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Alec Forbes of Howglen   By: (1824-1905)

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[Note from the transcriber: I have compiled a glossary with definitions of most of the Scottish words found in this work and placed it at the end of this electronic text. This glossary does not belong to the original work, but is designed to help with the conversations and references in Broad Scots found in this work. A further explanation of this list can be found towards the end of this document, preceding the glossary.]





c. 1900


The farm yard was full of the light of a summer noontide. Nothing can be so desolately dreary as full strong sunlight can be. Not a living creature was to be seen in all the square inclosure, though cow houses and stables formed the greater part of it, and one end was occupied by a dwelling house. Away through the gate at the other end, far off in fenced fields, might be seen the dark forms of cattle; and on a road, at no great distance, a cart crawled along, drawn by one sleepy horse. An occasional weary low came from some imprisoned cow or animal of the cow kind; but not even a cat crossed the yard. The door of the barn was open, showing a polished floor, as empty, bright, and clean as that of a ball room. And through the opposite door shone the last year's ricks of corn, golden in the sun.

Now, although a farm yard is not, either in Scotland or elsewhere, the liveliest of places in ordinary, and still less about noon in summer, yet there was a peculiar cause rendering this one, at this moment, exceptionally deserted and dreary. But there were, notwithstanding, a great many more people about the place than was usual, only they were all gathered together in the ben end, or best room of the house a room of tolerable size, with a clean boarded floor, a mahogany table, black with age, and chairs of like material, whose wooden seats, and high, straight backs, were more suggestive of state than repose. Every one of these chairs was occupied by a silent man, whose gaze was either fixed on the floor, or lost in the voids of space. Each wore a black coat, and most of them were in black throughout. Their hard, thick, brown hands hands evidently unused to idleness grasped their knees, or, folded in each other, rested upon them. Some bottles and glasses, with a plate of biscuits, on a table in a corner, seemed to indicate that the meeting was not entirely for business purposes; and yet there were no signs of any sort of enjoyment. Nor was there a woman to be seen in the company.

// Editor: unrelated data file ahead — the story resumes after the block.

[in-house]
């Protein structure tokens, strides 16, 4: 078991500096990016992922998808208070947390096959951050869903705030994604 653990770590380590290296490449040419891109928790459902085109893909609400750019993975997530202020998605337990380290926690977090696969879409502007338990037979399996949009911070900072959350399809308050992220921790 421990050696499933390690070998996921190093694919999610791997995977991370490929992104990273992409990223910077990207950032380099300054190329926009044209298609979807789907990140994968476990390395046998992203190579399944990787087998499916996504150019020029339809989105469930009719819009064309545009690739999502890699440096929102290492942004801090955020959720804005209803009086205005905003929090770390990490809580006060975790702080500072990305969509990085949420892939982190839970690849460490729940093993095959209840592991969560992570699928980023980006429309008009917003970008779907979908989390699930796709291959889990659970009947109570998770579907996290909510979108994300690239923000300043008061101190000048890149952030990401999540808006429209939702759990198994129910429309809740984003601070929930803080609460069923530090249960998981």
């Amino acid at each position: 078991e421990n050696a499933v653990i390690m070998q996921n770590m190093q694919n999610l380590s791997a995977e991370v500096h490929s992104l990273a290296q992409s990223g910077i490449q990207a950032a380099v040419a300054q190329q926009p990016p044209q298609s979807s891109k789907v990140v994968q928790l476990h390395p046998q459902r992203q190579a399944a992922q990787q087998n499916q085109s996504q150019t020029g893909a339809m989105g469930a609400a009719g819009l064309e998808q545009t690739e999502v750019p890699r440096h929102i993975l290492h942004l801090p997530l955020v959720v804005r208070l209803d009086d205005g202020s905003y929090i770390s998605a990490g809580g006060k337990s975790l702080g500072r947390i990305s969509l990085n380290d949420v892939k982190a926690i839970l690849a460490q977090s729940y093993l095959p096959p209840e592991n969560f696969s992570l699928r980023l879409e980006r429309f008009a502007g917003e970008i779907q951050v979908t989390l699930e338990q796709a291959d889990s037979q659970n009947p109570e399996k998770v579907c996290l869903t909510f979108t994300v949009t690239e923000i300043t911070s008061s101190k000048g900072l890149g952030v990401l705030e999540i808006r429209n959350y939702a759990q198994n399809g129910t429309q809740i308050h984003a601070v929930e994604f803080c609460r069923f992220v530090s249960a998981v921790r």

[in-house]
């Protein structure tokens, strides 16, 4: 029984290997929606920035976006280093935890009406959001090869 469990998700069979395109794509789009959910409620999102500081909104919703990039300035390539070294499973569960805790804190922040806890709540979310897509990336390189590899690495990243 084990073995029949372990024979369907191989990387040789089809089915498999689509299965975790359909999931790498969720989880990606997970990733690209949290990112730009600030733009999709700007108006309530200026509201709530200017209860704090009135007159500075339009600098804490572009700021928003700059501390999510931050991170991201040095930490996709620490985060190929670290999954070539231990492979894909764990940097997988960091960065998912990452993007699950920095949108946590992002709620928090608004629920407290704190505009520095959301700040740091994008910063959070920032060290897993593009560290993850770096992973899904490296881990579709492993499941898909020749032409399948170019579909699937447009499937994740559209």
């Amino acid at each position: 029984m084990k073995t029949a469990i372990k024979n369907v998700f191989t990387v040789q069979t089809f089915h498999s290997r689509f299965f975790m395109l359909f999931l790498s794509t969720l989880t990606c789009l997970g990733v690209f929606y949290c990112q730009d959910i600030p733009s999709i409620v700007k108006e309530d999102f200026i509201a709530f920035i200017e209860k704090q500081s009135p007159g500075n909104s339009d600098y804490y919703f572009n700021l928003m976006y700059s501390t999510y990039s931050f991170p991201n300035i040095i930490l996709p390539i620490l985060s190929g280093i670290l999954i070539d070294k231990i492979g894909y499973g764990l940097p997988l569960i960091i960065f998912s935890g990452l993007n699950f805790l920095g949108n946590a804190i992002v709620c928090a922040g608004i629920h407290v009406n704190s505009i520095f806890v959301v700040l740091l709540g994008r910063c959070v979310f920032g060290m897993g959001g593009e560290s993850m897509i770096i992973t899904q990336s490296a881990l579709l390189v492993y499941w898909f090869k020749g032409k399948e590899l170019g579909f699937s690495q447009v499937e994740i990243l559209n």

Suddenly, at the open door, appeared a man whose shirt sleeves showed very white against his other clothing which, like that of the rest, was of decent black. He addressed the assembly thus:

"Gin ony o' ye want to see the corp, noo's yer time."

To this offer no one responded; and, with a slight air of discomfiture, for he was a busy man, and liked bustle, the carpenter turned on his heel, and re ascended the narrow stairs to the upper room, where the corpse lay, waiting for its final dismission and courted oblivion.

"I reckon they've a' seen him afore," he remarked, as he rejoined his companion. "Puir fallow! He's unco (uncouthly) worn. There'll no be muckle o' him to rise again."

"George, man, dinna jeest i' the face o' a corp," returned the other. "Ye kenna whan yer ain turn may come."

"It's no disrespeck to the deid, Thamas. That ye ken weel eneuch. I was only pityin' the worn face o' him, leukin up there atween the buirds, as gin he had gotten what he wanted sae lang, and was thankin' heaven for that same. I jist dinna like to pit the lid ower him."

"Hoot! hoot! Lat the Lord luik efter his ain. The lid o' the coffin disna hide frae his een."

The last speaker was a stout, broad shouldered man, a stonemason by trade, powerful, and somewhat asthmatic. He was regarded in the neighbourhood as a very religious man, but was more respected than liked, because his forte was rebuke... Continue reading book >>

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